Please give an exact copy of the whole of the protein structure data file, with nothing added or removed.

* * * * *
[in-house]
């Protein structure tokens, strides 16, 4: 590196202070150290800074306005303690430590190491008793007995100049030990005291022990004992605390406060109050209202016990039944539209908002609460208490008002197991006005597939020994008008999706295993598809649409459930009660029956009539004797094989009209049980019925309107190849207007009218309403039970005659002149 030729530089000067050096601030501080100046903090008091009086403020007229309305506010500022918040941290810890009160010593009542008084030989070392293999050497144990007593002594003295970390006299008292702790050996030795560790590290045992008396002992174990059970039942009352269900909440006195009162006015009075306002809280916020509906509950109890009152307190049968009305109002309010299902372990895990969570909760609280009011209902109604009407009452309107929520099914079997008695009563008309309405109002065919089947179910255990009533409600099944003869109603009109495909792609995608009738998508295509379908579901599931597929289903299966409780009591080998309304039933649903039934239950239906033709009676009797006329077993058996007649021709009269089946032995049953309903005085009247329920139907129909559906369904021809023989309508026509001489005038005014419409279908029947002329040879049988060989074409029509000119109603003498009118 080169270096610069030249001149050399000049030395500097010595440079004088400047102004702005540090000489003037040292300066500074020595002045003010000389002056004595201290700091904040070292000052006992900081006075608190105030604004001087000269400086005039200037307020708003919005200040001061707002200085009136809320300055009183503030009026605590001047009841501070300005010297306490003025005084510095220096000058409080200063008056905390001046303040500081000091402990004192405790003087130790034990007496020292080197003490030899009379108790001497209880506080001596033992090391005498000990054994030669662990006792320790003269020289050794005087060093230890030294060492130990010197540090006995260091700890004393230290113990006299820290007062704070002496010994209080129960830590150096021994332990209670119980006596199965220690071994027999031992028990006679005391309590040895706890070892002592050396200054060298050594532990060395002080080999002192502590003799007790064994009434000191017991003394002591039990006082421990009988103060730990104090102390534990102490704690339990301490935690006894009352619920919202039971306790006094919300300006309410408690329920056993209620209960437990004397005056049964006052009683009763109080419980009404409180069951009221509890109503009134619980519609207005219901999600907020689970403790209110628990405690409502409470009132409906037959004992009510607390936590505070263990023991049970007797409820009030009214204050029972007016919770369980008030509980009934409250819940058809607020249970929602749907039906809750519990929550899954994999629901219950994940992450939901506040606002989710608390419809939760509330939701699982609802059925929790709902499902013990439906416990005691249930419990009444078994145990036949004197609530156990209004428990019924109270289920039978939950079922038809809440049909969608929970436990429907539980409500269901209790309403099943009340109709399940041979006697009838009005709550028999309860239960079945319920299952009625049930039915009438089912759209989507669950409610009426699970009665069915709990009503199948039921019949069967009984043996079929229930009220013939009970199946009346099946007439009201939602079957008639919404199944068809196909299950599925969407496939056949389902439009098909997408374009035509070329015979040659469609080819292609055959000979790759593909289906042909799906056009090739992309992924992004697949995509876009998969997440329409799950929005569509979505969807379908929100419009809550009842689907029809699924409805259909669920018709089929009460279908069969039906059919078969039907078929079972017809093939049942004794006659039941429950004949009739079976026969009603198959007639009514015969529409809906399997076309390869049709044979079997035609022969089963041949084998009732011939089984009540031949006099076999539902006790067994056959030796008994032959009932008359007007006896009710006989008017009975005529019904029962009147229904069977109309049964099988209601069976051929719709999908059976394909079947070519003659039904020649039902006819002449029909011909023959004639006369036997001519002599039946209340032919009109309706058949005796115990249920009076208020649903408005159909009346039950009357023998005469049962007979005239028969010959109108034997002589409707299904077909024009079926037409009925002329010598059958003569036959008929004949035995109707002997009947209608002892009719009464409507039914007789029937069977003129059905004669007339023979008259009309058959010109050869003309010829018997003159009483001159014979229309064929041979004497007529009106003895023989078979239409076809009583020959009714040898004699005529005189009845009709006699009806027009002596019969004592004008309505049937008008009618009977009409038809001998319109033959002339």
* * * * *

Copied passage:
[in-house]
């Protein structure tokens, strides 16, 4: 590196202070150290800074306005303690430590190491008793007995100049030990005291022990004992605390406060109050209202016990039944539209908002609460208490008002197991006005597939020994008008999706295993598809649409459930009660029956009539004797094989009209049980019925309107190849207007009218309403039970005659002149 030729530089000067050096601030501080100046903090008091009086403020007229309305506010500022918040941290810890009160010593009542008084030989070392293999050497144990007593002594003295970390006299008292702790050996030795560790590290045992008396002992174990059970039942009352269900909440006195009162006015009075306002809280916020509906509950109890009152307190049968009305109002309010299902372990895990969570909760609280009011209902109604009407009452309107929520099914079997008695009563008309309405109002065919089947179910255990009533409600099944003869109603009109495909792609995608009738998508295509379908579901599931597929289903299966409780009591080998309304039933649903039934239950239906033709009676009797006329077993058996007649021709009269089946032995049953309903005085009247329920139907129909559906369904021809023989309508026509001489005038005014419409279908029947002329040879049988060989074409029509000119109603003498009118 080169270096610069030249001149050399000049030395500097010595440079004088400047102004702005540090000489003037040292300066500074020595002045003010000389002056004595201290700091904040070292000052006992900081006075608190105030604004001087000269400086005039200037307020708003919005200040001061707002200085009136809320300055009183503030009026605590001047009841501070300005010297306490003025005084510095220096000058409080200063008056905390001046303040500081000091402990004192405790003087130790034990007496020292080197003490030899009379108790001497209880506080001596033992090391005498000990054994030669662990006792320790003269020289050794005087060093230890030294060492130990010197540090006995260091700890004393230290113990006299820290007062704070002496010994209080129960830590150096021994332990209670119980006596199965220690071994027999031992028990006679005391309590040895706890070892002592050396200054060298050594532990060395002080080999002192502590003799007790064994009434000191017991003394002591039990006082421990009988103060730990104090102390534990102490704690339990301490935690006894009352619920919202039971306790006094919300300006309410408690329920056993209620209960437990004397005056049964006052009683009763109080419980009404409180069951009221509890109503009134619980519609207005219901999600907020689970403790209110628990405690409502409470009132409906037959004992009510607390936590505070263990023991049970007797409820009030009214204050029972007016919770369980008030509980009934409250819940058809607020249970929602749907039906809750519990929550899954994999629901219950994940992450939901506040606002989710608390419809939760509330939701699982609802059925929790709902499902013990439906416990005691249930419990009444078994145990036949004197609530156990209004428990019924109270289920039978939950079922038809809440049909969608929970436990429907539980409500269901209790309403099943009340109709399940041979006697009838009005709550028999309860239960079945319920299952009625049930039915009438089912759209989507669950409610009426699970009665069915709990009503199948039921019949069967009984043996079929229930009220013939009970199946009346099946007439009201939602079957008639919404199944068809196909299950599925969407496939056949389902439009098909997408374009035509070329015979040659469609080819292609055959000979790759593909289906042909799906056009090739992309992924992004697949995509876009998969997440329409799950929005569509979505969807379908929100419009809550009842689907029809699924409805259909669920018709089929009460279908069969039906059919078969039907078929079972017809093939049942004794006659039941429950004949009739079976026969009603198959007639009514015969529409809906399997076309390869049709044979079997035609022969089963041949084998009732011939089984009540031949006099076999539902006790067994056959030796008994032959009932008359007007006896009710006989008017009975005529019904029962009147229904069977109309049964099988209601069976051929719709999908059976394909079947070519003659039904020649039902006819002449029909011909023959004639006369036997001519002599039946209340032919009109309706058949005796115990249920009076208020649903408005159909009346039950009357023998005469049962007979005239028969010959109108034997002589409707299904077909024009079926037409009925002329010598059958003569036959008929004949035995109707002997009947209608002892009719009464409507039914007789029937069977003129059905004669007339023979008259009309058959010109050869003309010829018997003159009483001159014979229309064929041979004497007529009106003895023989078979239409076809009583020959009714040898004699005529005189009845009709006699009806027009002596019969004592004008309505049937008008009618009977009409038809001998319109033959002339």